Independence Day: Kurd reflects on freedom
FORT CARSON, Colo. -- Zamawang Almemar poses for a photo on Fort Carson next to a Bradley Fighting Vehicle, once her biggest fear when living in Kurdistan, Iraq.

FORT CARSON, Colo. -- He kissed me on my forehead and said, "I don't know if I'll ever see you again, but I have to go and fight for our freedom."

It was at that moment I realized the true meaning of the word "freedom," the reason for all the bloodshed, and why I may never see my brother again.

The year was 1991, when the Kurdish uprising was taking place. It was when every Kurd from Kurdistan, in northern Iraq, was fighting for their freedom against a regime that did not think twice about slaughtering its own people, causing mass genocide. Under Saddam Hussein's regime, enlisting in the military was not a voluntary act -- it was mandatory -- and those who refused were hanged. During his ruling, hundreds of thousands of Kurdish people were murdered, tortured and chemically bombed. Being tired of his regime, the Kurds took to the mountains, the only friends they knew had their backs, to stand up and fight for their independence.

Prior to the Kurdish uprising, and while our cities were being bombed by Saddam, my family and I sought refuge for days under a tree on the side of the road leading to the eastern border, along with thousands of other Kurds fleeing their homes. As I lay there on the ground, cold and barely holding on to life, the only thing separating me from the soaked grass being a wet tarp, there was only one thing that kept me alive -- hope. Hope that someday Saddam would be gone and we would be free. Hope that my brother would come back and for us to live like a "normal" family with no fear.

In 1996 the regime had announced Saddam's leave-or-die decree for the Kurds working with their American counterparts. Upon his return from fighting a war, my brother started working with an American humanitarian organization that later helped us escape the tyranny of the regime. Arriving in Guam in 1997, there was only one place to relocate the many Kurds facing the atrocities of the regime, and that was Andersen Air Force Base. That was my first up-close and personal introduction to the American uniform. With the servicemembers smiling back at me, the only English phrase I knew to communicate back to them was, "Thank you."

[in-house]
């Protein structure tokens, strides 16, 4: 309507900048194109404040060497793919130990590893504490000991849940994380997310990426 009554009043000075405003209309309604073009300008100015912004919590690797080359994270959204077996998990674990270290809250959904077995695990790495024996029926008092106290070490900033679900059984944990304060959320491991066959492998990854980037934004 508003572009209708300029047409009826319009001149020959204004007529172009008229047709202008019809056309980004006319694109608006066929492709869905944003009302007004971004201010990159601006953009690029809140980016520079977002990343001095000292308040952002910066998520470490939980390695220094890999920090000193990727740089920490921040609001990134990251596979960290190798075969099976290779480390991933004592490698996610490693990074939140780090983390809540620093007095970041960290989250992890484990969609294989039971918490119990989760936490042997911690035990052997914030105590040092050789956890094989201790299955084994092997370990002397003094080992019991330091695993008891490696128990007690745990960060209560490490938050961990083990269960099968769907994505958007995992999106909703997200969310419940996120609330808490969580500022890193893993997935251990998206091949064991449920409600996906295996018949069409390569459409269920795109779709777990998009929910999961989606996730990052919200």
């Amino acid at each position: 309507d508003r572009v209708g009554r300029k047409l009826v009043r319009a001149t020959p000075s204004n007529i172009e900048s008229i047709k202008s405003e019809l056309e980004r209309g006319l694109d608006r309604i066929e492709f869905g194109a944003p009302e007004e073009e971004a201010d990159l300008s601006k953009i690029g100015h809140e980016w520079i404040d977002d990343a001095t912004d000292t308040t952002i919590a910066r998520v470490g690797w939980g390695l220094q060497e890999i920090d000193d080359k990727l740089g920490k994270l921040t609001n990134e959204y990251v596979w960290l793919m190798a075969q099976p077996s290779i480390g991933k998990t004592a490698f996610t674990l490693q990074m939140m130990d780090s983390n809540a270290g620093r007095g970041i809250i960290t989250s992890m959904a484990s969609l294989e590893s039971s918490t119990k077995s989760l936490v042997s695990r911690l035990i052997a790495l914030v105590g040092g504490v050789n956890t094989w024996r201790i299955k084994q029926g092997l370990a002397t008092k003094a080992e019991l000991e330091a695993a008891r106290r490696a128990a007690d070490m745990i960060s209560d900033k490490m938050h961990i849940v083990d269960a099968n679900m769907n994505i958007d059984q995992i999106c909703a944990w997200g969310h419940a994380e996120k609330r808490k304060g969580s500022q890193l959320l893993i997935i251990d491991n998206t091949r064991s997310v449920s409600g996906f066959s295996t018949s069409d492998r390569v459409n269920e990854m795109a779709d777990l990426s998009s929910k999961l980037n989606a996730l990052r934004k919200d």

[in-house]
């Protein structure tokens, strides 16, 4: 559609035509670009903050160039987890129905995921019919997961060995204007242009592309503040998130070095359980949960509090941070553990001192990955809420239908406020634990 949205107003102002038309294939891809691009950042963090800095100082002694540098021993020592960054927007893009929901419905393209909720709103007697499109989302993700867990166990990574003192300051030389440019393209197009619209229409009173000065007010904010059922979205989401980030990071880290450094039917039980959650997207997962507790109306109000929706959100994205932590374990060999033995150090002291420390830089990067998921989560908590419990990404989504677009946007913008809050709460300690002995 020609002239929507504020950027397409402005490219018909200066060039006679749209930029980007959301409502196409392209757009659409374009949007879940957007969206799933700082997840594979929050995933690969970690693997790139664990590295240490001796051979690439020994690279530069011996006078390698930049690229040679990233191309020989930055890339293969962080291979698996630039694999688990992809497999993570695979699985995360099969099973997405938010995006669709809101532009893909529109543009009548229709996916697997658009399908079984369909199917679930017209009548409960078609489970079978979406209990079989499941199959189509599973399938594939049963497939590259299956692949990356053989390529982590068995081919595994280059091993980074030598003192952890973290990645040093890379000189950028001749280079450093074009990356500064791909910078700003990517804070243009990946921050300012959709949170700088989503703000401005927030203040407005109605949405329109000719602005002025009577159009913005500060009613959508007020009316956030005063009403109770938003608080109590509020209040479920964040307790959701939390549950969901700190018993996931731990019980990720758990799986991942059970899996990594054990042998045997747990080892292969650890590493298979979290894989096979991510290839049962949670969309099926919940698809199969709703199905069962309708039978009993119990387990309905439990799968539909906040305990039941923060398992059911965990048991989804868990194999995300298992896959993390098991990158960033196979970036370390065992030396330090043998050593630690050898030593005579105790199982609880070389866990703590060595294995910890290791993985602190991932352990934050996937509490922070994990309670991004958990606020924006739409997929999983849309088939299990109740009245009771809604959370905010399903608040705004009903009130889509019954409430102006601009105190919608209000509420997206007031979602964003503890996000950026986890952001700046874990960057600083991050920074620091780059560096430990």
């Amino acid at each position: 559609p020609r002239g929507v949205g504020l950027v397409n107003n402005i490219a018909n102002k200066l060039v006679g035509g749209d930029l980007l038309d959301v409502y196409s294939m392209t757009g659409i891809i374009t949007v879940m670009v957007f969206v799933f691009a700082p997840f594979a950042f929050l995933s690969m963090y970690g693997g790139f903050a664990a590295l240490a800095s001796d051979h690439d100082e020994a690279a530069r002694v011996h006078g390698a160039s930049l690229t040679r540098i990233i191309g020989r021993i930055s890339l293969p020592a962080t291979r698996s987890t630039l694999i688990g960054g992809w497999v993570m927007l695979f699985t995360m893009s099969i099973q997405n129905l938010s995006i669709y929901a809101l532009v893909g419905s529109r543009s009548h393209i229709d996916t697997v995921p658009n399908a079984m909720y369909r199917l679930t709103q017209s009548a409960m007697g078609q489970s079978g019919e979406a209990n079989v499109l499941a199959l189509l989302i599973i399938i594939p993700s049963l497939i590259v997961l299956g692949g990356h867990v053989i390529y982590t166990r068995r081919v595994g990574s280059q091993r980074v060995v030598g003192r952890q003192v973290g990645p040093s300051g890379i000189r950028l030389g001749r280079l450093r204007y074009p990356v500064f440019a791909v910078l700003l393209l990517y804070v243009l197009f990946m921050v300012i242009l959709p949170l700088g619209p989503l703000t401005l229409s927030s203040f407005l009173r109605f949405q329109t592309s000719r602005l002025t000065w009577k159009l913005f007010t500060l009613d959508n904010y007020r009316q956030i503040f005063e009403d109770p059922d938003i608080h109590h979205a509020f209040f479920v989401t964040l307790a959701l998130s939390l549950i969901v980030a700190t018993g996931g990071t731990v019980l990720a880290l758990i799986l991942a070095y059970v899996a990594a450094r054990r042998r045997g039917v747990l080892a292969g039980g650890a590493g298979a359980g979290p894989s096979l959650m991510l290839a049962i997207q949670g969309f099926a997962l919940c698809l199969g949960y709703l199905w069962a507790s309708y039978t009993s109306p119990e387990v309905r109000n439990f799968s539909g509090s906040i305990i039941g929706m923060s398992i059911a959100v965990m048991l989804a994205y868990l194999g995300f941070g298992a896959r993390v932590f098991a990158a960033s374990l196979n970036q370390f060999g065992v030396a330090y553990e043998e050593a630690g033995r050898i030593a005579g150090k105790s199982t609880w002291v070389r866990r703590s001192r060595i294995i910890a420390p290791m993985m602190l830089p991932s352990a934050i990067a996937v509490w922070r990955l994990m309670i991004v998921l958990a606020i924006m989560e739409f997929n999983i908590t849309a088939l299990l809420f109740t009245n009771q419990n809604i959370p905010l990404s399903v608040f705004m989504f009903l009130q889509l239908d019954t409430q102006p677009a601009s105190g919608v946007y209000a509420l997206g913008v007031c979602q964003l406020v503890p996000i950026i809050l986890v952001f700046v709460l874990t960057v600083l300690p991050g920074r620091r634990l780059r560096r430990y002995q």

It was then I began to understand what it is that makes the United States of America one of the most powerful nations in the world. It is not the millions of people that mutually coexist despite their cultural differences, it is the strength of the American military, and the resilience of the American servicemember. Enlisting voluntarily in the military, he stands ready to sacrifice his life in the name of freedom. And for someone who knows the meaning of that term all too well, I know that is no small price to pay.

The strength of the American military became especially evident to me while I was volunteering with Army Community Service at Fort Carson, near Colorado Springs, where we first touched down onto American soil after leaving Guam and received a warm welcome from the Soldiers.

Today, walking around the corridors of the Pentagon, one of the most powerful institutions in my opinion, I get overwhelmed with the strength of the American military. There is an unbreakable bond between all the branches of the military, which extends to building relationships with war-torn countries such as Iraq.

Having mastered the English language, there is still only one phrase that comes to mind that captures my sense of gratitude toward the military for saving my country and its people from the most violent criminal, and that is "Thank you."

As we celebrate Independence Day with friends and family, let us not forget the Soldiers in and out of uniform, serving at home or overseas. Let us also celebrate the lives of those Soldiers who made the ultimate sacrifice while protecting their country and freeing another. No matter what corner of the globe we come from, we are all fighting for the same cause, freedom. If each one of us takes on a responsibility and plays the role of a counter-terrorist, I'm certain that, in time, we can win this war against terrorism and allow more countries to get a taste of freedom.

Page last updated Wed July 3rd, 2013 at 13:05